A Short Raucous Party
At night, like us, they stop making noise. Tired, I suppose. All day long they scream for a mate among the millions nearby. They don’t have much time, a few weeks at most, to ensure their brood will arise again. Perhaps their screaming is about that particular problem, a coordinated audible insect protest about what seemed like an unfair life cycle. They’d awakened to realize, if they don’t mate soon, their 17 years of waiting will have done no good. Still, in the dark of the night, as I lie in my tent, they quiet. Even cicadas need time for rest.
One source estimates a billion per square mile. A billion. Another quotes a million per acre. How many acres in a square mile? Siri reports 640. Okay, 640 million per square mile. But who’s counting?
The next morning, my wife and I hike. The June day is already warm and humid. We drip sweat soon after starting despite walking downhill. The first part of the hike, we don’t notice them. They are background noise, a high-pitched warble in the distance beyond the next hill. Farther on, they still don’t sound closer as if they are retreating from us or even stranger, as if they exist in some other dimension, able to be heard but never seen. Or does the thump of our boots on the mud-packed trail frighten the males into silence, stopping them from flexing the drum-like tymbals on their abdomens that make that persistent disturbing sound?
We walk on. The sound grows louder though still somehow far away. We stop to listen. Waves roll across the forest, millions joining in the chorus, matching the rhythm, auditioning together. Do the females prefer a mate who willingly joins the choir? Or do the males just appreciate a bawdy ballad together?
Small holes in the packed mud on the trail catch our eyes. They are about 2 millimeters in diameter, and seemingly everywhere. Man-made from the pointed ends of walking sticks? No, just too many holes. Some sort of local worm? Perhaps. And then we spot a hole that holds a single emerging cicada, its soft shell hardening. Of course! The holes are everywhere on the trail and I am sure they were just as densely spaced across the forest floor. A billion seems possible.
Was this one preparing to burst out and fly? Or was it laying the eggs for the next cycle? We seek answers from our phones. No, the Internet teaches us, the females lay their eggs, some 600 or so, not in the ground but in the trees, in slits they carve in small twigs. A relatively temporary home, considering. Once the eggs hatch into nymphs, they drop to the ground and burrow down 8 feet, beneath the level of most human graves, surviving on fluid from plant roots for 17 years. It takes that long for them to mature — about the same as a few humans. How do they count the years so deep in the ground, in complete darkness, with no sunrise at dawn to mark a new day? Again, to the phone. There are theories about a molecular clock (what is that?) and the seasonal change of makeup of the roots’ fluid serving as a mark of time. Why did they evolve so that they’re ready to emerge only after that specific duration — 17 years. Why not 16 or 18?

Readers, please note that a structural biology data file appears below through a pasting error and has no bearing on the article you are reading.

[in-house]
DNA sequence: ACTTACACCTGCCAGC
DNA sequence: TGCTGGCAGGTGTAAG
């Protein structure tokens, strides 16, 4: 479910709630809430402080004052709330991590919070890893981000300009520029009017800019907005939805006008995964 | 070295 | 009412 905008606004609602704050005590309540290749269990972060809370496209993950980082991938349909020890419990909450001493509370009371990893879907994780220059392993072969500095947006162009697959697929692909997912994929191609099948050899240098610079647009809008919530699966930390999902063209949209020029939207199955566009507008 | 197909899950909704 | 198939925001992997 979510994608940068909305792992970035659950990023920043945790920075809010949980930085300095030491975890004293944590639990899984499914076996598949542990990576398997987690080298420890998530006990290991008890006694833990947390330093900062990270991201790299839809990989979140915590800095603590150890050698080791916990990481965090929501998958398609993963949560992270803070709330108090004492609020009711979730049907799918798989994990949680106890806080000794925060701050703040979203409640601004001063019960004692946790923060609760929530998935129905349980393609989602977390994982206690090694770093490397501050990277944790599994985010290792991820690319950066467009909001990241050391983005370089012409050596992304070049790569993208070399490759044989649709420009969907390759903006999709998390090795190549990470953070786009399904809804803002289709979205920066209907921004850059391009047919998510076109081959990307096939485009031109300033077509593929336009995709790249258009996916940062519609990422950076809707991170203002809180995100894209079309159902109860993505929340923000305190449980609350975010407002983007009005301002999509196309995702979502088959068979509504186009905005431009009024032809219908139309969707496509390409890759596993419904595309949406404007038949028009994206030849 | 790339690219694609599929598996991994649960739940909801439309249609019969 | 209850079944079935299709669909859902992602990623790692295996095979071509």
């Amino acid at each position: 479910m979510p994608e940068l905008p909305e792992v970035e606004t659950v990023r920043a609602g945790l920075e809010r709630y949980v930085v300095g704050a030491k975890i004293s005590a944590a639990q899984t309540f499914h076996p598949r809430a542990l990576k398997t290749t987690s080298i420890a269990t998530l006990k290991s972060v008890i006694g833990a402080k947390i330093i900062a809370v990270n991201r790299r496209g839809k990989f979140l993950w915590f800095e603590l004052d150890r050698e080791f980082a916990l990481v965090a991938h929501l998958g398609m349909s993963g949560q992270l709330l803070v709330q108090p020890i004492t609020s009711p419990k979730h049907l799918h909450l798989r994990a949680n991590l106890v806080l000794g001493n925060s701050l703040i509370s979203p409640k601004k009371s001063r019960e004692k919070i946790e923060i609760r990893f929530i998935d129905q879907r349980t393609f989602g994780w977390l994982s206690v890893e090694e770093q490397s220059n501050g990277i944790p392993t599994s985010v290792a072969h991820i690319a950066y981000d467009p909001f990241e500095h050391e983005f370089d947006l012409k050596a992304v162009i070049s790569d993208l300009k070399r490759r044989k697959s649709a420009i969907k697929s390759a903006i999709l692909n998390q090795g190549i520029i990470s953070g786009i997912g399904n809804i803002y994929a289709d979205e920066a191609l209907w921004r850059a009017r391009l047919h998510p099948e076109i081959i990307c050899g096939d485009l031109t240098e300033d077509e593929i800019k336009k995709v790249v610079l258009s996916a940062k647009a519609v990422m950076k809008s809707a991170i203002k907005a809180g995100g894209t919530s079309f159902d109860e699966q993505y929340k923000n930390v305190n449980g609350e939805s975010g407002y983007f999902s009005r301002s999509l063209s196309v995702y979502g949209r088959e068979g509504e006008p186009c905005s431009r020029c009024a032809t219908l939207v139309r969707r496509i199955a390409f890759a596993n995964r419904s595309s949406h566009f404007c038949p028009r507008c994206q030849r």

The questions keep coming.
Why emerge together? Why not space it out? The answer is cruel: to fill the birds’ bellies so full that they no longer want to eat. “Cicadas again,” the hatchlings whine at the repetitive meal. A few lucky cicadas remain to mate.
Imagine the conversation:
“You heading up soon?”
“Yeah. I’ve been waiting it seems like forever to see some light. I’ve heard stories. They seem just unreal.”
“My father told me to be patient. No need to rush. There’s an advantage to being the last one out.”
“I can’t see how that could be. All the good mates will be taken. You know, ‘the early bird gets the worm.’”
“My father said he was just passing it on. Who was he to question?”
“I know. But don’t you think I’m looking pretty good.”
“Yeah, you’ve changed. Actually, the transformation is amazing. I don’t think I’d recognize you if you didn’t talk.”
“Thanks. I gotta say, I can’t stop thinking about sex. I’m going nuts down here.”
“Do what you think best. I’m going to hold off for a few days.”
“Nobody else is waiting.”
“There’s a few of us, actually.”
“Well… best of luck to you. Maybe we’ll run into each other up there.”
I doubt it. “Could be. Could be.”
My wife and I take a short break to drink and rest. I set my small pack on a log. A live cicada lands on the front pocket. A couple of inches long, golden brown, its wings translucent, it sits motionless, silent. Its body is complex though perfectly symmetric, with ridges and markings that speak to miracles of cellular and organ function underneath. Is it looking at me as I stare at it? Or smelling the sweat that soaks my shirt? Is it paralyzed in fear at this giant, malodorous thing looking down at it? Or is it much smarter than I think, alighting near me knowing that a hungry bird would not dare snatch it while I stand so close. Perhaps it’s resting after a meal of twig juice? Or dying? If I flick it off my pack, would it fly or just fall to the ground to join the many carcasses that now seem so obvious?
Or is it pleading with me to help it understand how it could be that the raucous party will be over so soon, that its purpose in life is complete, that the only thing left to do is die?